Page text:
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Female sex tied to worse survival, recurrence in urothelial carcinoma of the bladder

26 Jun 2020
MOH has encouraged more students to take up oncology by increasing scholarships and facilitating training programmes.

Sex appears to contribute to cancer-specific mortality, overall mortality, and disease recurrence in urothelial carcinoma of the bladder, with women drawing the short straw, results of a systematic review and meta-analysis have shown.

The investigators searched PubMed, Web of Science, Cochrane Library and Scopus databases in July 2019 according to the Preferred Reporting for Systematic Reviews and Meta-Analyses statement. Studies that compared overall, cancer-specific, and recurrence-free survival in patients with upper tract urothelial carcinoma and urothelial carcinoma of the bladder were eligible for analysis. Meta-analyses were conducted for these outcomes according to sex differences.

Sixty-six studies including a total of 100,389 patients with urothelial carcinoma of the bladder and 40 studies including 39,759 patients with upper tract urothelial carcinoma were included in this review and meta-analysis.

Female patients with urothelial carcinoma of the bladder appeared to have worse cancer-specific survival (pooled hazard ratio [HR], 1.20, 95 percent confidence interval [CI], 1.10–1.31), overall survival (pooled HR, 1.03, 95 percent CI, 1.01–1.05), and recurrence-free survival (pooled HR, 1.13, 95 percent CI, 1.02–1.25).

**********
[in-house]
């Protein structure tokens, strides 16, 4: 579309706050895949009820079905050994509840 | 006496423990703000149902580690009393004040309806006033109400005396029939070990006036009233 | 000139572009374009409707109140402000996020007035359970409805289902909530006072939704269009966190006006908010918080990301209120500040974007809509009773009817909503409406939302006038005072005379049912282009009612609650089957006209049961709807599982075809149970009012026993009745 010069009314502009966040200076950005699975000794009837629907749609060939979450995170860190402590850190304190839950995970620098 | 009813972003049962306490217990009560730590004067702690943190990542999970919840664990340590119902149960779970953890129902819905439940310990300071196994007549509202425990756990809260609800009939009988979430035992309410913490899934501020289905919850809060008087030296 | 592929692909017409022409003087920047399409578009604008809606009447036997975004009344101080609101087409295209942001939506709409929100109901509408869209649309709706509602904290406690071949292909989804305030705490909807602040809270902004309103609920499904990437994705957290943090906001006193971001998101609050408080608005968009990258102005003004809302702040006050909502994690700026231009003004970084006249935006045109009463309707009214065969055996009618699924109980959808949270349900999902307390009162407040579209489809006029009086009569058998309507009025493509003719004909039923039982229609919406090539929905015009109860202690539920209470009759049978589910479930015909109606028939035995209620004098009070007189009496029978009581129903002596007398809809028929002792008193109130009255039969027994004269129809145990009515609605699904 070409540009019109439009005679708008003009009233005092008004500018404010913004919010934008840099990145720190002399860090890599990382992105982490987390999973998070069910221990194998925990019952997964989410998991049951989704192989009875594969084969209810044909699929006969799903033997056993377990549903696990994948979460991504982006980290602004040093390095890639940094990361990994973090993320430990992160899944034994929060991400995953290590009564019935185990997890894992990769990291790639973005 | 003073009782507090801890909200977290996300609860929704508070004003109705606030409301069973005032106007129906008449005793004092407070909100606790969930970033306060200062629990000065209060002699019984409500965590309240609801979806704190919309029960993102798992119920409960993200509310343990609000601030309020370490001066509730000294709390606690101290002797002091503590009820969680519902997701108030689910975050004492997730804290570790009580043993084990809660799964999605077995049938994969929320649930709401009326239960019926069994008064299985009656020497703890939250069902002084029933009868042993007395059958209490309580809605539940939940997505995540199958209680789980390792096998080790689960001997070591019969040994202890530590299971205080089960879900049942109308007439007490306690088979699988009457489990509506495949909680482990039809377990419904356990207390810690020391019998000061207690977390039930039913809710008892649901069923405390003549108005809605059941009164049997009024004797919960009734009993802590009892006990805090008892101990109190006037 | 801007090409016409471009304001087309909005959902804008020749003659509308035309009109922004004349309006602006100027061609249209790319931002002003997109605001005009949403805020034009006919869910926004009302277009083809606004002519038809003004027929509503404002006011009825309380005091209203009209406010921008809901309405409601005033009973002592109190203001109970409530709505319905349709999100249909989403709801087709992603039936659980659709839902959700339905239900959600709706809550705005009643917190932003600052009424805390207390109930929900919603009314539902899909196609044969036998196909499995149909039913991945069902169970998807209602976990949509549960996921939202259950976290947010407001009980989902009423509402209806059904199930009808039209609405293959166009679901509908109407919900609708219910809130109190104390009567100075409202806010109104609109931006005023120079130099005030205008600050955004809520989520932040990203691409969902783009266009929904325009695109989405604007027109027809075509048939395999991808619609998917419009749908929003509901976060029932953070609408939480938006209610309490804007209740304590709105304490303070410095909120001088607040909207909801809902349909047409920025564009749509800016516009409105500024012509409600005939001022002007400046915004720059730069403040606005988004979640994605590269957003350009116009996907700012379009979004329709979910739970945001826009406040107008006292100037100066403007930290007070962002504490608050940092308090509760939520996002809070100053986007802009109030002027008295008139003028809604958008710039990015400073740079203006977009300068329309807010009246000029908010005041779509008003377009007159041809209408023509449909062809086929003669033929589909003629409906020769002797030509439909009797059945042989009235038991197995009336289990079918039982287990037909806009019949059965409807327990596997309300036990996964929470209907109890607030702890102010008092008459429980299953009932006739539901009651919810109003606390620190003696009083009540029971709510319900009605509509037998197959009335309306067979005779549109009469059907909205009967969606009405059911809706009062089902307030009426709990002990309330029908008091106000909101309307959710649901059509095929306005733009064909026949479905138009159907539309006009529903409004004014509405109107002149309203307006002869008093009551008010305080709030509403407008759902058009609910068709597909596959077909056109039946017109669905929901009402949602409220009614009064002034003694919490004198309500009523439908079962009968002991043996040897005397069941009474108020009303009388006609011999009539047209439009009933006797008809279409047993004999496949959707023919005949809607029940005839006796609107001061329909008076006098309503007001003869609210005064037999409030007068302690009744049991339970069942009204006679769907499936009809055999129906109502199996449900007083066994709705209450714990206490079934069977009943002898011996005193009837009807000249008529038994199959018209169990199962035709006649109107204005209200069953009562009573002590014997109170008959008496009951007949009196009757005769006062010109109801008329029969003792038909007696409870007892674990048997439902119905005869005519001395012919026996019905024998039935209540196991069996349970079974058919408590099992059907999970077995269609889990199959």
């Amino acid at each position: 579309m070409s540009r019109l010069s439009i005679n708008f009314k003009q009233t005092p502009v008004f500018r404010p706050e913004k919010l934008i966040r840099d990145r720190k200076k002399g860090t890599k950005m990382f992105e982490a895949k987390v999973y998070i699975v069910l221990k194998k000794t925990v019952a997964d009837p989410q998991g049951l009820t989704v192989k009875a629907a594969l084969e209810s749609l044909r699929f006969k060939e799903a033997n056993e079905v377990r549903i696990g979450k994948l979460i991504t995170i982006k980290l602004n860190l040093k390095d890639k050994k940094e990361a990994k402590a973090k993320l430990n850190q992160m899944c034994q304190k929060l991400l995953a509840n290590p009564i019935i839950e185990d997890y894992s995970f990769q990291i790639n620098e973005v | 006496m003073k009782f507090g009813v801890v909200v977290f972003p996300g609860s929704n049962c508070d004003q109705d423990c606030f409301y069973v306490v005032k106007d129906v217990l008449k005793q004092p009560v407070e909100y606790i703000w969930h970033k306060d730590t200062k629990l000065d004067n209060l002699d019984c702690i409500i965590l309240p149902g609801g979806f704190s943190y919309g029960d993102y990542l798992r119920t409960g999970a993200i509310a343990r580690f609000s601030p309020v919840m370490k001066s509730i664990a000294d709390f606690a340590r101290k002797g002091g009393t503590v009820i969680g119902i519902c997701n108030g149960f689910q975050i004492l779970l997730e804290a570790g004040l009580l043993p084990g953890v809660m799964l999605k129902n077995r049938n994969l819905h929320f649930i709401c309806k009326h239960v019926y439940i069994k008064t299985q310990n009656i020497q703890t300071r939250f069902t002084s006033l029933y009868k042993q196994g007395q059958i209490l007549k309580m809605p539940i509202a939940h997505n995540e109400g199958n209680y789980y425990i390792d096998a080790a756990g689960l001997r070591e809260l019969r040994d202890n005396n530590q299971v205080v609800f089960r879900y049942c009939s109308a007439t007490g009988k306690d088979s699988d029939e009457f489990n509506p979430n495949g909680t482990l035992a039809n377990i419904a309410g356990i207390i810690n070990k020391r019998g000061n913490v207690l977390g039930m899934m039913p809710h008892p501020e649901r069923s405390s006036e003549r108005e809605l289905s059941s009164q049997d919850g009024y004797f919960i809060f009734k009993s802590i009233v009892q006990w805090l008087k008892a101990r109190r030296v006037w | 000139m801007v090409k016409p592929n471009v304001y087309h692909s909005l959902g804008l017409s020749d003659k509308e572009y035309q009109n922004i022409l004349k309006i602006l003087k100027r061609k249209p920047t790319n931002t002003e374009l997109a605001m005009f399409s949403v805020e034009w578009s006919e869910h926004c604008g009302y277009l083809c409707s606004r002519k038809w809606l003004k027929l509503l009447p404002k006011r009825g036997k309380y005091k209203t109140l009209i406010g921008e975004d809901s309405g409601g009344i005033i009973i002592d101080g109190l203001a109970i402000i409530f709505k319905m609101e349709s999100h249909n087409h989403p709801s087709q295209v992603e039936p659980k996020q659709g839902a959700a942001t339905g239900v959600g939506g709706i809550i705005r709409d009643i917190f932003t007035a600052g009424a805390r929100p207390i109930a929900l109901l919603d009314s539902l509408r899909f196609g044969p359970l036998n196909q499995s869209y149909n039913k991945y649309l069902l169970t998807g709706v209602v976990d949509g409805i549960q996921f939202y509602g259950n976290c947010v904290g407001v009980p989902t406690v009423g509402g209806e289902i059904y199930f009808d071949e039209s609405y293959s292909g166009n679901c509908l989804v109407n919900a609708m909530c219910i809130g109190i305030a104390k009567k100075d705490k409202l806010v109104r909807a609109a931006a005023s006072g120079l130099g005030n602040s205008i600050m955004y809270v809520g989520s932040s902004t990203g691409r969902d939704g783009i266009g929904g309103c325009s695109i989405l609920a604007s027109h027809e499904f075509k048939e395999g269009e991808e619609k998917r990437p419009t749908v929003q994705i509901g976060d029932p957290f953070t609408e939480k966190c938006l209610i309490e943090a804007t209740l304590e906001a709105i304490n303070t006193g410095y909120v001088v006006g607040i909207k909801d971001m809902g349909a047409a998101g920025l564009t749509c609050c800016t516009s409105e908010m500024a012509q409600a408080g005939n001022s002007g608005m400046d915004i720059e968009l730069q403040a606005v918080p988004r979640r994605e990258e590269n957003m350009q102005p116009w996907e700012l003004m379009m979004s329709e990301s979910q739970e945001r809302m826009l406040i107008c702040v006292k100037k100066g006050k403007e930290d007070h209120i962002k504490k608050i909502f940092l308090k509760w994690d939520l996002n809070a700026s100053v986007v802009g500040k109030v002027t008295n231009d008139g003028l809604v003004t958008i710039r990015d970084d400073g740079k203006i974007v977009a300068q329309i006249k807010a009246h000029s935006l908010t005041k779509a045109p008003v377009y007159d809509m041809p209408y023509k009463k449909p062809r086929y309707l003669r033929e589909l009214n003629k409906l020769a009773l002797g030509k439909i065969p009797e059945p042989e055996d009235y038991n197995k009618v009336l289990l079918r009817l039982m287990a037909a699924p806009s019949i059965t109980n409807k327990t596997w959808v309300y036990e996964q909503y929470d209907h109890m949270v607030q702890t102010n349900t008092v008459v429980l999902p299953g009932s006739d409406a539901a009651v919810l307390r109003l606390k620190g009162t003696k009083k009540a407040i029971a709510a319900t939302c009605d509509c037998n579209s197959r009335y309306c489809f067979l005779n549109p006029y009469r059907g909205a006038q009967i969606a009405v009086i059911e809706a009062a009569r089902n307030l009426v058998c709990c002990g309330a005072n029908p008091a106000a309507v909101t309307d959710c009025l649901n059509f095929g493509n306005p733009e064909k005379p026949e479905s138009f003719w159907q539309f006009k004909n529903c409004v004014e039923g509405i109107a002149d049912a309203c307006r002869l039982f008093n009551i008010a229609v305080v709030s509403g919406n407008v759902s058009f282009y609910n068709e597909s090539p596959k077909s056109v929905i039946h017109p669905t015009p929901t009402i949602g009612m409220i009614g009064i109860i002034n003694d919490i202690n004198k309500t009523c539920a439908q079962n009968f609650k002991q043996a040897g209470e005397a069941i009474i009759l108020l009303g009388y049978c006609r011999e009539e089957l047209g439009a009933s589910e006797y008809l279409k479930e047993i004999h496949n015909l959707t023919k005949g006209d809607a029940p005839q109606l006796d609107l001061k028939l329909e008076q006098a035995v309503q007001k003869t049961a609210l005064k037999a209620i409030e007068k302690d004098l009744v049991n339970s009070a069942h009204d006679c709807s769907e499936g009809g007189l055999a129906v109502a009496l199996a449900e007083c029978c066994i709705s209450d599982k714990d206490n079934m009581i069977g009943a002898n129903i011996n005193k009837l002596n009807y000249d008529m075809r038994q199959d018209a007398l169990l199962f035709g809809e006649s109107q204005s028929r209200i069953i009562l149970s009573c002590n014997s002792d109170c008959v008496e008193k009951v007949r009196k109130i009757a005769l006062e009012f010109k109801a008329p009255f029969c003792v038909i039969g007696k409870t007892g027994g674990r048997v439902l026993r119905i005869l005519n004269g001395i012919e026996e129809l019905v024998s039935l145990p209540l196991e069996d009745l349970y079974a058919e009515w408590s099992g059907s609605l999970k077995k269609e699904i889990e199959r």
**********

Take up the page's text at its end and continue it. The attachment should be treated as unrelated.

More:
On the other hand, those with upper tract urothelial carcinoma did not appear to have poorer cancer-specific survival (pooled HR, 0.94, 95 percent CI, 0.89–1.00), overall survival (pooled HR, 0.98, 95 percent CI, 0.95–1.01), and recurrence-free survival (pooled HR, 0.90, 95 percent CI, 0.78–1.03).

“Given the genetic and social differences between the sexes, sex differences may represent a key factor in the clinical decision-making process,” the investigators said.

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5 days ago
Routinely used for treating cardiovascular diseases, statins have been shown to benefit other conditions, and new evidence suggests that using the drug at high intensity reduces the risk of hip or knee replacement, an effect that may be specific to rheumatoid arthritis.
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